Thomas D. Elias: The back door of critical ethnic studies hits universities | Chroniclers
When asked by email which frameworks his class would cover, Qutami did not respond. She also did not respond when asked how she would react if a student informed her in class that Arabs in Haifa had not been expelled in 1948, the city having long had a large Arab population.
She also wouldn’t say how she could treat a student from Israel who enrolled in her class.
It is difficult to understand why this course taught by someone who has declared himself a strong supporter of the Israeli-Palestinian conflict should be subsidized as objective learning by taxpayers at the most requested UC campus among scholars. high school graduates.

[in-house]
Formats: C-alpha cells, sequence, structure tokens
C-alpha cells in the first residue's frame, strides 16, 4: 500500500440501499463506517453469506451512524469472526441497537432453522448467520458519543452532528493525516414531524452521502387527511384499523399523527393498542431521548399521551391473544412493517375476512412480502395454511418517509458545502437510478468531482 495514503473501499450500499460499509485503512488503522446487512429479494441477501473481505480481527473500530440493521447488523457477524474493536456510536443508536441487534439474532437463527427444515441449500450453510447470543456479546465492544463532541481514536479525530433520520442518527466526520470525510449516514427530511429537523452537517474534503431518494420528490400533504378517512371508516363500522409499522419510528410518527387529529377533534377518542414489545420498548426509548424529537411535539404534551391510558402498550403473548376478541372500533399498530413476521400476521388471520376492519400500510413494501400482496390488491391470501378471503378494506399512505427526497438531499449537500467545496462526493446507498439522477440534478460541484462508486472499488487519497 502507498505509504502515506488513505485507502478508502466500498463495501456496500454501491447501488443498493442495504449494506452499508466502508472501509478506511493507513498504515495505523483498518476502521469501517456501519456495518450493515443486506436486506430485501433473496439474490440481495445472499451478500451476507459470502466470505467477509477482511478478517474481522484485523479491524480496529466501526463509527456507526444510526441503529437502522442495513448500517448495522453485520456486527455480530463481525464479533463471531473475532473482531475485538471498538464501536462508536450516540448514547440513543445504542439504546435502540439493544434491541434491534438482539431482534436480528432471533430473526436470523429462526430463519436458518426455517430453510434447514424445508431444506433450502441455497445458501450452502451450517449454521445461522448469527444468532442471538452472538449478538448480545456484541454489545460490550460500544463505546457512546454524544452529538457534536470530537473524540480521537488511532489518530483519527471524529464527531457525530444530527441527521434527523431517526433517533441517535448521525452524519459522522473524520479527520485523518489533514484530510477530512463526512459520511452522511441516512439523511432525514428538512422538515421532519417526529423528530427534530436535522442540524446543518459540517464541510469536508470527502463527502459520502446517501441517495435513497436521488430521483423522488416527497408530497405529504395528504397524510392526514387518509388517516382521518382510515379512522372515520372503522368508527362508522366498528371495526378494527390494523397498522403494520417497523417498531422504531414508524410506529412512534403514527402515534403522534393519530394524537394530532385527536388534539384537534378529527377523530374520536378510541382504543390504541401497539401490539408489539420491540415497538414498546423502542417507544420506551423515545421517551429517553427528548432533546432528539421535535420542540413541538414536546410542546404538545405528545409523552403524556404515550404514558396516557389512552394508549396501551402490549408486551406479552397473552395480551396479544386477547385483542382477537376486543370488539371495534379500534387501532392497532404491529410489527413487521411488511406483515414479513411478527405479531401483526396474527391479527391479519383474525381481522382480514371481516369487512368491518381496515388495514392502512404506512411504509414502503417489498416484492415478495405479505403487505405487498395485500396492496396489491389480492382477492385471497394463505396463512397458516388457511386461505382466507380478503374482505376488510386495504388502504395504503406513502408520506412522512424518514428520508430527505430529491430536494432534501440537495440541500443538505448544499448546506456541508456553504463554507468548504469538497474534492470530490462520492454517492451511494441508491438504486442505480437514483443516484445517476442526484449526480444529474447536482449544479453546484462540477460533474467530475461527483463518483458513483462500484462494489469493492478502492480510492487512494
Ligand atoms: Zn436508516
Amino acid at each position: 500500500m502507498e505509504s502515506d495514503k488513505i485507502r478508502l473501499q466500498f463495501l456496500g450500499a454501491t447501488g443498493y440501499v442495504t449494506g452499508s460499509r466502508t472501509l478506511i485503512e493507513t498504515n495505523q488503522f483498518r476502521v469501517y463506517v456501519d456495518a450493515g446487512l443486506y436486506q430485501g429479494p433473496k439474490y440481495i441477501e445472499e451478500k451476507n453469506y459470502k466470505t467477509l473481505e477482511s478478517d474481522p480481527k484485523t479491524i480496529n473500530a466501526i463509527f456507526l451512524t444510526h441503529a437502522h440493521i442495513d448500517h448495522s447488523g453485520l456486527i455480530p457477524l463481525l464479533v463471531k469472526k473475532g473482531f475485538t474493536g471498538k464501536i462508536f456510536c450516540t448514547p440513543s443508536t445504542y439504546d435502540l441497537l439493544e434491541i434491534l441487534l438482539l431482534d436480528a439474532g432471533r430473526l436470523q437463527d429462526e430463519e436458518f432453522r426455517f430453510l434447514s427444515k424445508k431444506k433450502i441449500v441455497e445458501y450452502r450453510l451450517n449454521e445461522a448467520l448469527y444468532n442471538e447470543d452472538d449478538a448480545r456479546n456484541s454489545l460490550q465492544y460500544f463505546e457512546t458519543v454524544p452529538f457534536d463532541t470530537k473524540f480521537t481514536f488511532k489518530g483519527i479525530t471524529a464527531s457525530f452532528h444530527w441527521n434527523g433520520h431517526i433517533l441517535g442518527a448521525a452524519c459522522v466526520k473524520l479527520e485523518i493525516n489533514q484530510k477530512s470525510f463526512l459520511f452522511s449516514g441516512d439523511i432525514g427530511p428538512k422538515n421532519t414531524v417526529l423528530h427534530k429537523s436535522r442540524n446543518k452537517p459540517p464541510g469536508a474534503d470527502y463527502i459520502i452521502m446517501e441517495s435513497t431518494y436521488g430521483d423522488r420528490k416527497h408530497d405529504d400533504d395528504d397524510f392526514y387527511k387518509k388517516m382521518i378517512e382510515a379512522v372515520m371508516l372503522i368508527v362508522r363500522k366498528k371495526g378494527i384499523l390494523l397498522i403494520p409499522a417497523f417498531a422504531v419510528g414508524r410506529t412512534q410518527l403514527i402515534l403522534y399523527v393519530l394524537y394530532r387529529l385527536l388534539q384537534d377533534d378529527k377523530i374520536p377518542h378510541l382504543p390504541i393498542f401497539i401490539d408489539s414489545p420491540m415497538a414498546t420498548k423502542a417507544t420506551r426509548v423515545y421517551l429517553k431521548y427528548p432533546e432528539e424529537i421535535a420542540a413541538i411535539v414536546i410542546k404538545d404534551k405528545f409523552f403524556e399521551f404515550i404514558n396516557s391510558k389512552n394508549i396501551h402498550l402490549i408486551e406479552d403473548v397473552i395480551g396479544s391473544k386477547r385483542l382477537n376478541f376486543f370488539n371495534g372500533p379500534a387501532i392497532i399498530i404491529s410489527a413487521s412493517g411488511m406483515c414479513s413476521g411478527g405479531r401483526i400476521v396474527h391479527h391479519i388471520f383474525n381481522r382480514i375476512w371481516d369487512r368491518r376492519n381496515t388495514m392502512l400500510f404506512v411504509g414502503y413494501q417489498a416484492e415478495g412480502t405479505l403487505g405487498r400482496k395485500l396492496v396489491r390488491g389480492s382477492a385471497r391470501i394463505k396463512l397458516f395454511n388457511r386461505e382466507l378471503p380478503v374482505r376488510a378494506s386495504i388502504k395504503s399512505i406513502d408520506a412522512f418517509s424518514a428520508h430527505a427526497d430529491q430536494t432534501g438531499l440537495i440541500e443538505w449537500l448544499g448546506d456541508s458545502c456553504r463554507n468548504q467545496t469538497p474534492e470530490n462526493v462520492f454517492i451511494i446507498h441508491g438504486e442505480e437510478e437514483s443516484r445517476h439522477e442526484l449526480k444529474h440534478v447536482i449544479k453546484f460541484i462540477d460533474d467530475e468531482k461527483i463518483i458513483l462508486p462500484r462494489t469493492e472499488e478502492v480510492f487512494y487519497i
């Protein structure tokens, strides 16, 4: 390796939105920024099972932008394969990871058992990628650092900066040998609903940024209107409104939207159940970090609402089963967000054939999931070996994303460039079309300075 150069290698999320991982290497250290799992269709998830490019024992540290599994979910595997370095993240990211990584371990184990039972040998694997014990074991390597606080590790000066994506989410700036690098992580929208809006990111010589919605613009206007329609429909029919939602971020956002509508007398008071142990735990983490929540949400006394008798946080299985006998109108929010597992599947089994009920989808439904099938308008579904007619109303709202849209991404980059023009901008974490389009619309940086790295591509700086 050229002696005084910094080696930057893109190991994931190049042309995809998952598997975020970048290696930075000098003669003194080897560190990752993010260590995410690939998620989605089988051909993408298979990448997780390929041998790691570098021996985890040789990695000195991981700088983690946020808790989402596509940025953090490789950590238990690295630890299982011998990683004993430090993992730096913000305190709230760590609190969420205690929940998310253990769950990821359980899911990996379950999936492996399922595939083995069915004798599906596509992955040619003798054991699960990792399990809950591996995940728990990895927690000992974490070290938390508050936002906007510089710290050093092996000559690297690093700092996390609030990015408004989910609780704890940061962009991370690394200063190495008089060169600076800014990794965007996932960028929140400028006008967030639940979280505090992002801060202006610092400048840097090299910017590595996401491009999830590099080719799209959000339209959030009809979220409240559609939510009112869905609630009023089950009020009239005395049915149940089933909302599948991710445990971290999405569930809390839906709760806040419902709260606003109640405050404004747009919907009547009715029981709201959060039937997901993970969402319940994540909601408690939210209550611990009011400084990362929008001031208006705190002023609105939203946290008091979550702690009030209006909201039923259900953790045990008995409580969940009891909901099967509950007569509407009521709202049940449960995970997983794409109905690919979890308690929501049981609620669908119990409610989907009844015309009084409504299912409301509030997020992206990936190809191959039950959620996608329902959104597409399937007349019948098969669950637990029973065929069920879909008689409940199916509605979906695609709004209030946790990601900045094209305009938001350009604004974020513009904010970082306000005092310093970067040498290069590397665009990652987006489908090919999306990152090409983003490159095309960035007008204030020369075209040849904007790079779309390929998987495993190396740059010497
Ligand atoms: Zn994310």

But the consequences could end up going much further. Classes like this, promoting anti-Jewish “alternative facts”, were commonplace for decades in German schools, laying the groundwork for the Holocaust.
The violent effects of programs like this, which may soon become widespread, at the state university level, may not be felt for many years to come.
But their influence would likely be strong, as they “educate” many people who will be teaching ethnic studies for the foreseeable future.
In the meantime, they could poison the university atmosphere in California not only for Jews, but for other whites like Armenian-Americans and Irish-Americans who have fought discrimination for generations.